Thursday, October 22, 2020

Fee cut to lure cruise lines to lay up ships in Puerto Rico ports

By on September 25, 2020

An aerial view of San Juan Bay’s cruiseship and cargo ports three days after Hurricane María, Sept. 24, 2017. (CB photo)

Another Covid-19 lockdown ‘would be the end of tourist activity,’ says president of Puerto Rico Hotel & Tourism Association

SAN JUAN — Gov. Wanda Vázquez Garced announced Thursday an amendment to the Puerto Rico Ports Authority’s (PA) Maritime Rates Regulation (M-1-8) to offer a discount on the docking fee to cruise lines that dock their ships in Puerto Rico under commercially non-operational conditions. 

“Given the impact that world tourism has suffered due to Covid-19, many cruise companies have chosen to suspend their commercial operations and safeguard their ships in different ports until it is commercially viable to restart passenger trips, in what is known as lay-up,” the governor explained. “For our ports to become a competitive option for the prolonged docking of cruise ships temporarily out of commercial operations, it was necessary to amend this regulation” and offer “attractive special rates for medium and long-term docking.”

The amendment to the M-1-8 regulation was approved by the Ports Authority board, which may make changes, effective immediately, to the general fee structure if necessary in case of a temporary increase or an emergency. Originally, the regulation did not take into account the possibility of a fee reduction to encourage cruise ships to lay up at the island’s ports. 

Ports Executive Director Joel A. Pizá Batiz said that given the “new fiscal scenario as a result of the pandemic, it was necessary to make adjustments in the M-1-8 regulation. Besides providing an additional source of revenue for the agency, the amendment will help generate “important economic activity for companies that offer products and services to cruise ships, such as the sale of fuel, supplies and garbage collection, among others,” he said.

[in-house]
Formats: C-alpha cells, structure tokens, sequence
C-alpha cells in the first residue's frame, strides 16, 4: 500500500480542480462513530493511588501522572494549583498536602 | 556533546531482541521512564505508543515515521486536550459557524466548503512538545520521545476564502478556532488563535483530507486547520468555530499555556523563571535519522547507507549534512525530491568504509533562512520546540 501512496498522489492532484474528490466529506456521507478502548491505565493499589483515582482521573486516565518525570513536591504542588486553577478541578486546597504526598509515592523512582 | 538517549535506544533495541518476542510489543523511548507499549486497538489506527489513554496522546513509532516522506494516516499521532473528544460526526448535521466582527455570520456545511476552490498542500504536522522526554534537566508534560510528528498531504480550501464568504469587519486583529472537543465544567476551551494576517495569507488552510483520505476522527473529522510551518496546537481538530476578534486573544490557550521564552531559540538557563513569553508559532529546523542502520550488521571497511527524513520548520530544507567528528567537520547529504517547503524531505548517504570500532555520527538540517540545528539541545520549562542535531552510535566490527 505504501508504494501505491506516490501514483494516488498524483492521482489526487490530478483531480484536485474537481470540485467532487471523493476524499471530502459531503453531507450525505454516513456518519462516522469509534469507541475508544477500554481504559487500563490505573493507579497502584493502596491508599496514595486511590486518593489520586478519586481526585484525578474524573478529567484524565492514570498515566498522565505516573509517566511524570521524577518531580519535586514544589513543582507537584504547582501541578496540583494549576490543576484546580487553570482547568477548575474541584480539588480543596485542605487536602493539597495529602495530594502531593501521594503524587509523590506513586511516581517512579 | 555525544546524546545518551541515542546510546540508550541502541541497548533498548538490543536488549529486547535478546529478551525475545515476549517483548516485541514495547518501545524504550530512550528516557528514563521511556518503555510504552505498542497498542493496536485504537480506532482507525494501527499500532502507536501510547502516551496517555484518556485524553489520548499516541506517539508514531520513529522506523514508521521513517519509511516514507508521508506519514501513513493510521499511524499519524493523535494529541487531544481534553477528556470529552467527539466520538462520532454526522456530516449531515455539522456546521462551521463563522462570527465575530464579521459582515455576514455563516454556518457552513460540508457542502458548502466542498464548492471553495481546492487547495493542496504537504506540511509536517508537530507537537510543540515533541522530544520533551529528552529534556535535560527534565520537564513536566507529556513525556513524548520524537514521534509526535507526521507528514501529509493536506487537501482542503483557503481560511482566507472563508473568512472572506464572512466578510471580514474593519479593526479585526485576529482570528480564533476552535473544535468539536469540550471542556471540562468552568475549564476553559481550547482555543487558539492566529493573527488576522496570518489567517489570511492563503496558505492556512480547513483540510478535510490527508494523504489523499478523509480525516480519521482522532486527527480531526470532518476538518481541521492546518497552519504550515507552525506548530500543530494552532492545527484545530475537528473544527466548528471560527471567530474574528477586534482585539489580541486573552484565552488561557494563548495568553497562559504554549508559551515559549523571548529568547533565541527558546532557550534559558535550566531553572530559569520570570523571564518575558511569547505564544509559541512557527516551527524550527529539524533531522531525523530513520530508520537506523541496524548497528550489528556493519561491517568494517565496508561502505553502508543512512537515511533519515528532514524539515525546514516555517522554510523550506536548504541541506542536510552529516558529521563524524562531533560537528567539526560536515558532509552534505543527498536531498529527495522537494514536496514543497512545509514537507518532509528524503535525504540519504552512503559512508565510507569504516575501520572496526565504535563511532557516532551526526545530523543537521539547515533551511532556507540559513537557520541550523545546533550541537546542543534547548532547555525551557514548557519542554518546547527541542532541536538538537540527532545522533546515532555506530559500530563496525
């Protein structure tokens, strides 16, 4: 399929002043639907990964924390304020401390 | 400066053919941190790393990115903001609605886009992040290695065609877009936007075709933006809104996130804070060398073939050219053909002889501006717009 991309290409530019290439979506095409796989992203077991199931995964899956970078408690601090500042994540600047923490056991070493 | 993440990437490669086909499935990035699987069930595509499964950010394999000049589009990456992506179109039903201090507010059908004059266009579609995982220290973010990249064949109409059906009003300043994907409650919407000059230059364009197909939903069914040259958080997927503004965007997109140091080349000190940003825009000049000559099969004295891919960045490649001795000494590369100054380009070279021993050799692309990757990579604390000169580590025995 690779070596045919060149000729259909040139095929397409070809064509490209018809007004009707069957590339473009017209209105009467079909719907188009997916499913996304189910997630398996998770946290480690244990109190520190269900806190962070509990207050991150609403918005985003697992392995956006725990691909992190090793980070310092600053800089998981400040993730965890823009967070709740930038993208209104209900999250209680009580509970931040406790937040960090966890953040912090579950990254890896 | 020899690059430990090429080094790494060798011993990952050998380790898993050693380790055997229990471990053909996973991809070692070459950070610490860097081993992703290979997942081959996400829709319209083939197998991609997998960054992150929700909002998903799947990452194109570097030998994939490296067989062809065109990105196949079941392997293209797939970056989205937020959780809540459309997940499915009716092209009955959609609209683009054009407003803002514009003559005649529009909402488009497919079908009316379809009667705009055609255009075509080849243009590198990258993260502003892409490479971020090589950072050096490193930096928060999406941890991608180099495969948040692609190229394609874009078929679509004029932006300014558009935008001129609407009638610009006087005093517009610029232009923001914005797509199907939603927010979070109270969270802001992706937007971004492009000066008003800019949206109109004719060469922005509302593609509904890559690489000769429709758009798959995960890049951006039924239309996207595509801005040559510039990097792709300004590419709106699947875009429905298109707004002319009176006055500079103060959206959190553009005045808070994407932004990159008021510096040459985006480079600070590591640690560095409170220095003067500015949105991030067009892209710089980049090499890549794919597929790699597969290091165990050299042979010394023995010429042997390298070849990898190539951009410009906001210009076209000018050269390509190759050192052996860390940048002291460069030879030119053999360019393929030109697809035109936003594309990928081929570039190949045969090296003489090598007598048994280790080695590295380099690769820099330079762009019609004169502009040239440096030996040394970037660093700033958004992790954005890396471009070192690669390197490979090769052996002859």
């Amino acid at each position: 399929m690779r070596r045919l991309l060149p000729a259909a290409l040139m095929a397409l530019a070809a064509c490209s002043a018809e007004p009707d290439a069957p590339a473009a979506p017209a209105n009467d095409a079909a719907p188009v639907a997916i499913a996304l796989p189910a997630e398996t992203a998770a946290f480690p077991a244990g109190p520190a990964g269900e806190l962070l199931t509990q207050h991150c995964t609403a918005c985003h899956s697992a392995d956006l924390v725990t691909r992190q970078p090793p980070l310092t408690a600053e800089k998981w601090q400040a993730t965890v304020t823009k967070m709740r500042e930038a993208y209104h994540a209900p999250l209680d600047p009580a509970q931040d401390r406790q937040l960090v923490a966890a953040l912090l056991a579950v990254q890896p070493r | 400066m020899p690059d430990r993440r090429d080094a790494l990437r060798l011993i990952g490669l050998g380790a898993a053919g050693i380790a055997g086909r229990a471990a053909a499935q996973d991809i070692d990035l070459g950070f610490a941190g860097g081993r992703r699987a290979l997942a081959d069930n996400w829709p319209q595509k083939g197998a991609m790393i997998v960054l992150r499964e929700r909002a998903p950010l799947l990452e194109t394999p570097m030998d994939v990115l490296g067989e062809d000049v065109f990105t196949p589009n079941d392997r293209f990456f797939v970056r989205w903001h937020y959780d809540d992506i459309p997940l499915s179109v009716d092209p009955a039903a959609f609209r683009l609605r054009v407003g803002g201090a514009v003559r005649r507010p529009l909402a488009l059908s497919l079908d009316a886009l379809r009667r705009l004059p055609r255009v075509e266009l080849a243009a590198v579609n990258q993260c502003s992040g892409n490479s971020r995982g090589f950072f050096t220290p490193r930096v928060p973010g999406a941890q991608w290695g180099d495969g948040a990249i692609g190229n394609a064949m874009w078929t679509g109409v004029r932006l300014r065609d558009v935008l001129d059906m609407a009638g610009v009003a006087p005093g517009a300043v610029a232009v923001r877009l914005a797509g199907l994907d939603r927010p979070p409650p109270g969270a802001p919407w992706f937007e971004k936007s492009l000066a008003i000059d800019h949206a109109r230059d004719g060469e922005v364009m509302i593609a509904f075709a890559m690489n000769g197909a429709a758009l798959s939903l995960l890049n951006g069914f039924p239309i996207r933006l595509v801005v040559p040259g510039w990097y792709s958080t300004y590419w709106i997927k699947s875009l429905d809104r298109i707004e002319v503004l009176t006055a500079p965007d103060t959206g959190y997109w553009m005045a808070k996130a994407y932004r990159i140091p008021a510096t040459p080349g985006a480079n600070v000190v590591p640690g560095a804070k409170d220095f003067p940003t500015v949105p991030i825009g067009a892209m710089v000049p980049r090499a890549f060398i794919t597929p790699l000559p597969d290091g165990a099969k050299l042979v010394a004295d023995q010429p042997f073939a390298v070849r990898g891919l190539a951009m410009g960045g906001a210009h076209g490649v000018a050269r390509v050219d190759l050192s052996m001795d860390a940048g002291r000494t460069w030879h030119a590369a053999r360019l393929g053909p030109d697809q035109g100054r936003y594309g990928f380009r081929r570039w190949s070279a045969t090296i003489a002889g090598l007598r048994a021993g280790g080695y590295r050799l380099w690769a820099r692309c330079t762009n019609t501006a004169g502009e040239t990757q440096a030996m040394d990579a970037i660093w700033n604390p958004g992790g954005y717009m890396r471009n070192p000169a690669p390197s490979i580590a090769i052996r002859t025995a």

“It also helps us to strengthen commercial ties with cruise lines, without exposing the general population, given that the risk of Covid-19 spreading during lay-ups is almost non-existent,” Pizá said. 

Vázquez said that the change to the local maritime regulation was “important” due to the decrease in Ports’ revenue, which was leading the agency to face a “difficult fiscal and operational situation.” 

“A delay in this amendment going into effect would have substantially threatened the income that could be received from cruise companies for the use of our marine terminals at this time of economic crisis,” the governor said. 

Tourism industry issues warning 

In fact, tourism industry executives in Puerto Rico have been sounding the alarm regarding the possibility of another lockdown preventing tourism activities, given reports of increasing Covid-19 cases and hospitalizations. Puerto Rico Hotel & Tourism Association (PRHTA) President Pablo Torres said during a press conference Thursday that the industry would not be able to survive another lockdown and many tourism-related businesses would be forced to close permanently. 

“We are on the verge of a total collapse of the economy, if a total shutdown takes effect again. Our industry has already been affected enough in the past months. The employee layoffs have been in the thousands [and] the income loss for the government totals $271 million when compared to the same period last year, according to data from the Puerto Rico Tourism Co. This would be the end of tourist activity in Puerto Rico,” Torres cautioned, stressing that the industry employs more than 80,000 people. 

Torres called for better enforcement of the Covid-19 executive order by the police, even mentioning the option of activating the Puerto Rico National Guard.  

“We want to request the law enforcement agencies to begin to enforce the rules indicated in the executive order, strengthen surveillance, establish limits and, if necessary, issue fines. We cannot continue to pay for others’ violations when we have only been operating for a few days after the new order was issued, while the decisions appear to be being made with information prior to the limited reopening date,” he said, noting that infections of the often deadly virus are are not related to the island’s tourist activity, citing Puerto Rico Health Department data stating that outbreaks have been linked to family gatherings and campaign rallies held during the recent primaries. 

Torres said the tourism industry has only been operating for two weeks after having been paralyzed by lockdown orders for months. He called on the government to increase Covid-19 molecular testing and the speed of results to determine “the reality of the situation in a timely manner” and control outbreaks where they originate. He also said that virus monitoring programs need to be shored up to provide accurate and reliable data.